2-Minute Preview: Vacating marijuana convictions, economic development confidentiality & the ERA

Tuesday is another packed day for lawmakers, as committees plan to hear bills on topics ranging from vacating marijuana-related convictions to creating a constitutional right to hunt, trap and fish.

Here’s what to expect on day 37 of the Legislature:

Vacating judgments for marijuana-related offenses

Nevada voters legalized the recreational use of marijuana by passing Question 2 in November. A bill put forward by Assemblyman Will McCurdy, AB259, would authorize courts to vacate judgments of convictions for marijuana offenses that are now lawful acts in the state as of January 1, when the law went into effect.

The legislation would require a court to grant a motion to vacate a judgment of conviction if someone was convicted of possessing one ounce or less of marijuana. The bill also allows courts to deviate from the prescribed minimum term of imprisonment if someone is convicted for possession and the normal penalty requires a minimum term of imprisonment.

STEM and STEAM seals on high school diplomas

High school students who graduate with a high level proficiency in a language other than English are awarded a diploma with a special seal of biliteracy affixed to it. Now, Democratic Sen. Joyce Woodhouse is seeking to create a similar seal for students who are highly proficient in science, technology, engineering and mathematics (STEM) or science, technology, engineering, the arts and mathematics (STEAM).

SB241, which will be heard in the Senate Education Committee at 3:30 p.m., would create two seal programs, one for STEM and one for STEAM. Students who have met the requirements of one of the programs would graduate with the appropriate seal affixed to their high school diplomas.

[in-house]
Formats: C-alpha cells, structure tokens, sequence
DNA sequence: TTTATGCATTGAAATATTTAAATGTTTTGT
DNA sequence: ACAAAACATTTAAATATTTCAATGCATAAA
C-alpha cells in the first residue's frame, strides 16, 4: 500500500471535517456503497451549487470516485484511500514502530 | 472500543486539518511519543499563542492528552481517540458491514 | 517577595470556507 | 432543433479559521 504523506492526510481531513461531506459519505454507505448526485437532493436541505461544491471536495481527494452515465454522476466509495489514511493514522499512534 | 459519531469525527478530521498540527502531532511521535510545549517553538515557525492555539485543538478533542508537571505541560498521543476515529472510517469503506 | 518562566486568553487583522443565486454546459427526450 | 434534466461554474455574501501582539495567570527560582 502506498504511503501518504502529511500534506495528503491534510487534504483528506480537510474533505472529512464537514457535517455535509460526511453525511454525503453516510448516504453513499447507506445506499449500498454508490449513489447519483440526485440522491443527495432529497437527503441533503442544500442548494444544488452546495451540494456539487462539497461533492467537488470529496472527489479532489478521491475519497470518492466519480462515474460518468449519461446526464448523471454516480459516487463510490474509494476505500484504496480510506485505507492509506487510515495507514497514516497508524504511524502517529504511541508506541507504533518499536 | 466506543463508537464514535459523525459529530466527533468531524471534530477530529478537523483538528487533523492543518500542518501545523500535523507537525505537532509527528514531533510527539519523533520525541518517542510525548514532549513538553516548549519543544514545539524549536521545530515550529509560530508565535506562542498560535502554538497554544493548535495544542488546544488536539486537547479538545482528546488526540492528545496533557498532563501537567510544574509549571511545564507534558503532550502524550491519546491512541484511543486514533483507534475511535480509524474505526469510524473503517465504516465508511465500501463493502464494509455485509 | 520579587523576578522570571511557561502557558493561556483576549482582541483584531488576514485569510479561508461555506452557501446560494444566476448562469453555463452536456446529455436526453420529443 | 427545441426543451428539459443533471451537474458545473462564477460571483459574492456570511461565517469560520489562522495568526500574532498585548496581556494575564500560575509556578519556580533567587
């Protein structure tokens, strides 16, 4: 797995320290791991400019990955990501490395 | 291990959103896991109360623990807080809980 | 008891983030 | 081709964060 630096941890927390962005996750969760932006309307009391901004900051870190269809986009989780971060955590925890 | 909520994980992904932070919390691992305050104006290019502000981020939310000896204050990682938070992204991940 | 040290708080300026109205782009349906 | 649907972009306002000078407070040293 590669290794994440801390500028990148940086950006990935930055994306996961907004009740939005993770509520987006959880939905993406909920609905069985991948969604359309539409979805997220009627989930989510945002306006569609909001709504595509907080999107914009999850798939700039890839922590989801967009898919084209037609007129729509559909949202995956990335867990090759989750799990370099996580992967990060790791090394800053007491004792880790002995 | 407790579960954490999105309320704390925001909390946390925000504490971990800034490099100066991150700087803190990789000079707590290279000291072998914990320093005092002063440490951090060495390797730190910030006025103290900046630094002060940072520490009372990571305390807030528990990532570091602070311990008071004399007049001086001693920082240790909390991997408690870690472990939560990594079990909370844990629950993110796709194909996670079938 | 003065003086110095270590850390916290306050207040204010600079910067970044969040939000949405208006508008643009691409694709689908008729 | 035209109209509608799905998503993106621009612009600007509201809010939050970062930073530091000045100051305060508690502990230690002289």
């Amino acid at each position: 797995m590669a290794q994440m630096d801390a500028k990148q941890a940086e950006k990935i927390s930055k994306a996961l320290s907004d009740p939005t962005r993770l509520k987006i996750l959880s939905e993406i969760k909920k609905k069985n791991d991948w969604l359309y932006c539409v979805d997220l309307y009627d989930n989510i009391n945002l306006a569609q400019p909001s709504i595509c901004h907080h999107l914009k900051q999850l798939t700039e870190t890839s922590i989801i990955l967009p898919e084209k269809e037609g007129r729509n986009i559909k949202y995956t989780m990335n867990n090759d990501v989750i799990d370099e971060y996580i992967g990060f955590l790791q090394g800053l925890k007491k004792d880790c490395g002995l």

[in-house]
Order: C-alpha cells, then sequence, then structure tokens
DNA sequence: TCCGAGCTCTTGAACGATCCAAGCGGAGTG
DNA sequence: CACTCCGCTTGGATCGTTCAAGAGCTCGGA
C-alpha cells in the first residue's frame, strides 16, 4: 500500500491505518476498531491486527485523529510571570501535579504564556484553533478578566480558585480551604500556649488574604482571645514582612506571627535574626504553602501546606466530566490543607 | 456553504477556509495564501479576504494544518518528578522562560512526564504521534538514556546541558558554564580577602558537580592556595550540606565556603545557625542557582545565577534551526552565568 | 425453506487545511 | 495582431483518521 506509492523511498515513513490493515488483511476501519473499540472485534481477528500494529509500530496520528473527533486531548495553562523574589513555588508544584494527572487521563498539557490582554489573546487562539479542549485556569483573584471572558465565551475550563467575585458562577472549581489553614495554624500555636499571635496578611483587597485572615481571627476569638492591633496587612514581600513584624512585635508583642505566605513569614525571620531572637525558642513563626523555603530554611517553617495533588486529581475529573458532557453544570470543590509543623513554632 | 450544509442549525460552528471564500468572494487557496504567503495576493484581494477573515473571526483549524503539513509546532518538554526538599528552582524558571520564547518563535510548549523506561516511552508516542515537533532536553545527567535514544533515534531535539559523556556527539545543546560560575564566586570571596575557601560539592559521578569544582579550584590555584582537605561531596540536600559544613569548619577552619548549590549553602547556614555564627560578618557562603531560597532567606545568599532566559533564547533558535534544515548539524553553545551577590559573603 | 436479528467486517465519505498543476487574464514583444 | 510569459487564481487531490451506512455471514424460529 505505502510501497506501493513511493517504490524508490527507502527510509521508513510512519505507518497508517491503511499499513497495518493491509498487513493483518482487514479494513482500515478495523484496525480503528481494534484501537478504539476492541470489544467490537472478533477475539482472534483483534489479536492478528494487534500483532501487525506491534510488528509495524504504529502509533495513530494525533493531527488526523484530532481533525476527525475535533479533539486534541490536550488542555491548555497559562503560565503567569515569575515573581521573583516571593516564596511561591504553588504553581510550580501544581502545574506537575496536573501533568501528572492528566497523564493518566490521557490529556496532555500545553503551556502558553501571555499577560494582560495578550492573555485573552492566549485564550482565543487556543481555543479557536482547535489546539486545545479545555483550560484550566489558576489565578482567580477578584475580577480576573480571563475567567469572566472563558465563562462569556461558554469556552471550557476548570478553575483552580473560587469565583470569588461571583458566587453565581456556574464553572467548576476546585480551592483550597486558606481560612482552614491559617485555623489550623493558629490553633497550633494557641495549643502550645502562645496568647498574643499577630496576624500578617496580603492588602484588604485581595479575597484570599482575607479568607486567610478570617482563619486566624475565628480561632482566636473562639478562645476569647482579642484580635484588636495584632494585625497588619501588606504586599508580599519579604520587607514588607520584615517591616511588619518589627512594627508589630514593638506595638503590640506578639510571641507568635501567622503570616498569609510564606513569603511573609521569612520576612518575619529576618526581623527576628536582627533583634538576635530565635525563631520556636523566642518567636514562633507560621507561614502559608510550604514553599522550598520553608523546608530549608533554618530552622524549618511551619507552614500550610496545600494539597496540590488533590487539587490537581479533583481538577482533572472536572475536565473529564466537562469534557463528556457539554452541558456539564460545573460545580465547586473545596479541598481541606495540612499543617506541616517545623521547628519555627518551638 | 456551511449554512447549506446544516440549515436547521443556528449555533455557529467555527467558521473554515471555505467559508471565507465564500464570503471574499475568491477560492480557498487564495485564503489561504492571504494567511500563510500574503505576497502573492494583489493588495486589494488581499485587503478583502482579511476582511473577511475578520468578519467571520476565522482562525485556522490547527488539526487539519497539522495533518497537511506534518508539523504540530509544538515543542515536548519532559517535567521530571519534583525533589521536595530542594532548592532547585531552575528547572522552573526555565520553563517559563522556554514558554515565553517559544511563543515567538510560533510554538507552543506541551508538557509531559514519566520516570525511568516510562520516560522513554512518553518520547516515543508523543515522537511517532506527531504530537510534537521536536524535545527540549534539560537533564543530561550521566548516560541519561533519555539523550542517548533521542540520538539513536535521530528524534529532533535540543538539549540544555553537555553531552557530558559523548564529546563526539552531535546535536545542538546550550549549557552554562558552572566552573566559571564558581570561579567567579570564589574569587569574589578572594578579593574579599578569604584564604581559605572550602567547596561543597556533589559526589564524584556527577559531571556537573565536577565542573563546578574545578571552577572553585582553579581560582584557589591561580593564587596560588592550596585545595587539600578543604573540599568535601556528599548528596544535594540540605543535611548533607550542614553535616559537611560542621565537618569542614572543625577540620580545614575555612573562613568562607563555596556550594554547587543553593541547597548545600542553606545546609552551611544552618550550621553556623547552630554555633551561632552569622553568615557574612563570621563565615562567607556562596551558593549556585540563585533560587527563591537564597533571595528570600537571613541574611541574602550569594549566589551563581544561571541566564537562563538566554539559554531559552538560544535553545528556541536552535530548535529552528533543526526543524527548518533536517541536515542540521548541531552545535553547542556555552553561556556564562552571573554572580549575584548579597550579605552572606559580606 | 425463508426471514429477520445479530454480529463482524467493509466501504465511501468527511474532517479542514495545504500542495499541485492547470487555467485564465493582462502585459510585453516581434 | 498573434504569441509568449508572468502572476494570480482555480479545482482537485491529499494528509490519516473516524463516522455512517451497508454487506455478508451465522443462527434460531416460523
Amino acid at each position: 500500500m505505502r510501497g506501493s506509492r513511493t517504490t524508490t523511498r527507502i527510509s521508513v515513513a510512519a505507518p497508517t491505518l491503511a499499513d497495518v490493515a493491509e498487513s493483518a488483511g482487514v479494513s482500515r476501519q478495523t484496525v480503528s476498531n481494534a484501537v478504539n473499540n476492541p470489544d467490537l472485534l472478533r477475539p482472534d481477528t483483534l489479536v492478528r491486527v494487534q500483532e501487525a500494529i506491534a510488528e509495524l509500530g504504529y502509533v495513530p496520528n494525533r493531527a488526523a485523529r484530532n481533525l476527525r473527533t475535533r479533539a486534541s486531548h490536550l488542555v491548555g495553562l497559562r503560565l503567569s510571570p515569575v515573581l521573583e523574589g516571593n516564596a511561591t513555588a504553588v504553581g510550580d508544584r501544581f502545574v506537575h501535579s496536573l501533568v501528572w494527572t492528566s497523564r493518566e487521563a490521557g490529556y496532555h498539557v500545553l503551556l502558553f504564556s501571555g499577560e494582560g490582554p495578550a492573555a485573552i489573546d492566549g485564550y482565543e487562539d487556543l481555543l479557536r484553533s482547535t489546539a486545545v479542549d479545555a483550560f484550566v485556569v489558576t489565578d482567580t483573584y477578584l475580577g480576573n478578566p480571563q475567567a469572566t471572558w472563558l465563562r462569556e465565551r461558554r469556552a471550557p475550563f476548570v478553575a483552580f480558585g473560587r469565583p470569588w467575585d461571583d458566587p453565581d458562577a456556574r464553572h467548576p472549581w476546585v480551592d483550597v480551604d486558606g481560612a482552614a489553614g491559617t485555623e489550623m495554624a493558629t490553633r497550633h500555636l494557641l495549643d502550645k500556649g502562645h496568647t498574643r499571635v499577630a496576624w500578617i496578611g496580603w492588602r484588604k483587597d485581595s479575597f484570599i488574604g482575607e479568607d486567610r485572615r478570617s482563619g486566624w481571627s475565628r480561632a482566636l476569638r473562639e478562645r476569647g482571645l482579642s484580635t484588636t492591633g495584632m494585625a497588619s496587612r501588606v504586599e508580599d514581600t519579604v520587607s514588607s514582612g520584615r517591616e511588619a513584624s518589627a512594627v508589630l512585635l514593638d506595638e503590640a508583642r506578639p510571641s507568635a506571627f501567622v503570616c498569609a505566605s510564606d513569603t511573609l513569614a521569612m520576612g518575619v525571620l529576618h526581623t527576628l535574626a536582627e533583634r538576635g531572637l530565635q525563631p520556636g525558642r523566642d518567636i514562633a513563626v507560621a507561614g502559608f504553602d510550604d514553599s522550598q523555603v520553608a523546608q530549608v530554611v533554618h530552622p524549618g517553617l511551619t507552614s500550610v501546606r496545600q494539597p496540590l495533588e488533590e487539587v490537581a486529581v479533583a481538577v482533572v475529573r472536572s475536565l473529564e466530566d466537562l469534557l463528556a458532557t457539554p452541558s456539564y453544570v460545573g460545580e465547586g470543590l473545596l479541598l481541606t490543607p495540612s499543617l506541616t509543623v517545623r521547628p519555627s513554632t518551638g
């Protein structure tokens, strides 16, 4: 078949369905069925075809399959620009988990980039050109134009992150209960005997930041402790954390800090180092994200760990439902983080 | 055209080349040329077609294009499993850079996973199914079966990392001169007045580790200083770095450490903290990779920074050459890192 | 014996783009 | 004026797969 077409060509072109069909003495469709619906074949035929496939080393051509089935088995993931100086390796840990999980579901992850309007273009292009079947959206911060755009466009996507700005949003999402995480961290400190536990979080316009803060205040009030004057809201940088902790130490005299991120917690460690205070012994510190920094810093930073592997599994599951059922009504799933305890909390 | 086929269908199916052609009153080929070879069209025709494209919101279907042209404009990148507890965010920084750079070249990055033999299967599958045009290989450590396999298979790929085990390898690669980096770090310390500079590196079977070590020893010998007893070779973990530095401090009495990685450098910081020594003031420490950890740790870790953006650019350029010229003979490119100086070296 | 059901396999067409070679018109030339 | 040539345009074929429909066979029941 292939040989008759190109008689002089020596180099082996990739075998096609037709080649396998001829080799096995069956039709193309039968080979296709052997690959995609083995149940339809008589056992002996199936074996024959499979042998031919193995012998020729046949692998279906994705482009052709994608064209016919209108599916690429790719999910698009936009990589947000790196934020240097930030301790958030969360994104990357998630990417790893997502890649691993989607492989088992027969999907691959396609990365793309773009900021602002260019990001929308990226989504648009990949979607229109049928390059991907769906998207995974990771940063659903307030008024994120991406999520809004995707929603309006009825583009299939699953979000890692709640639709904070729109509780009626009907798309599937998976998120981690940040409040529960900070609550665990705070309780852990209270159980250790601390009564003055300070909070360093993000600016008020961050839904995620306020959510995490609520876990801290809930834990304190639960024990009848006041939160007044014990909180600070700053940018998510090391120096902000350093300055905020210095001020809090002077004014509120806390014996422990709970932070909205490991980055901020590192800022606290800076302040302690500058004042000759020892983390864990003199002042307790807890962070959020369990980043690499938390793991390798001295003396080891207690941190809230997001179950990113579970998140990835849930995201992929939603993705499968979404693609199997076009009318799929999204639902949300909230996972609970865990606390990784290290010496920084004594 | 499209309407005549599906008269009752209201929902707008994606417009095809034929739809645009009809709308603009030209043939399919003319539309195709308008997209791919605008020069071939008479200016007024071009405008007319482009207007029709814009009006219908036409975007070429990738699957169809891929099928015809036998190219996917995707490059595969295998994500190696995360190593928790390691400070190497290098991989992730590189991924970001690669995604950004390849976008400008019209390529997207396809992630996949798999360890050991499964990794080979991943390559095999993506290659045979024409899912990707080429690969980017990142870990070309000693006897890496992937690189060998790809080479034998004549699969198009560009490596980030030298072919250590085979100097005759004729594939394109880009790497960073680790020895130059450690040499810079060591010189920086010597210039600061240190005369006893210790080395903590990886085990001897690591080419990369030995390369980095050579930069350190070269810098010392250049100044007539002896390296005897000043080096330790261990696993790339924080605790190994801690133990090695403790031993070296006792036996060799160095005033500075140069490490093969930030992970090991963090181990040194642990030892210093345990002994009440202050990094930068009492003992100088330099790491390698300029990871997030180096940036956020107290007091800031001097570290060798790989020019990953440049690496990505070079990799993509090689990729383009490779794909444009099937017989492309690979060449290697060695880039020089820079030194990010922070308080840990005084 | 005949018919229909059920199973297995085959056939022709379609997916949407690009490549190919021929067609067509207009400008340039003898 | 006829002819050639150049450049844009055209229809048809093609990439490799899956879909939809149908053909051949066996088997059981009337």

More confidentiality for GOED

The Governor’s Office of Economic Development would get more confidentiality while it’s negotiating with businesses that might move to the state under AB231, which is sponsored by Democratic Assemblywoman Irene Bustamante Adams. The bill makes a broad swath of communications private, including correspondence between GOED employees or representatives and their clients. The secrecy involves proprietary information or that related to the business plans, proposed contracts or special knowledge and expertise of a client. That correspondence would be private only until the client publicly discloses that the client wants to locate their business in the state or submits an application for an economic development incentive. Watch the hearing at 4 p.m. in the Assembly Taxation Committee.

Constitutional changes

Two potential changes to the state’s constitution will be up for discussion on Tuesday.

Members of the Assembly Committee on Legislative Operations and Elections are scheduled to hold a vote on SJR2, which would make Nevada the first state in more than three decades to ratify the Equal Rights Amendment. The state Senate approved the measure on a mostly party-line 13-8 vote two weeks ago, with Republican Sen. Heidi Gansert and Independent Sen. Patricia Farley supporting the measure. Gov. Brian Sandoval, a Republican, said he supports the ERA’s passage (he does not have to sign because it is a resolution). Watch the committee hearing at 1:30 p.m.

Lawmakers will also hear a proposal enshrining the right to hunt, trap and fish in the state constitution. SJR11 was approved by Republican-led members of the Legislature during the 2015 session, and like other constitutional amendments needs to be approved again by lawmakers before going to voters in 2018. The amendment would preserve the “right to hunt, trap and fish” while specifically noting that it doesn’t create a right to trespass on private property, affect any water right or prohibit enforcement of requirements to obtain a hunting or fishing license. Watch the Senate Committee on Natural Resources hearing at 1:30 p.m.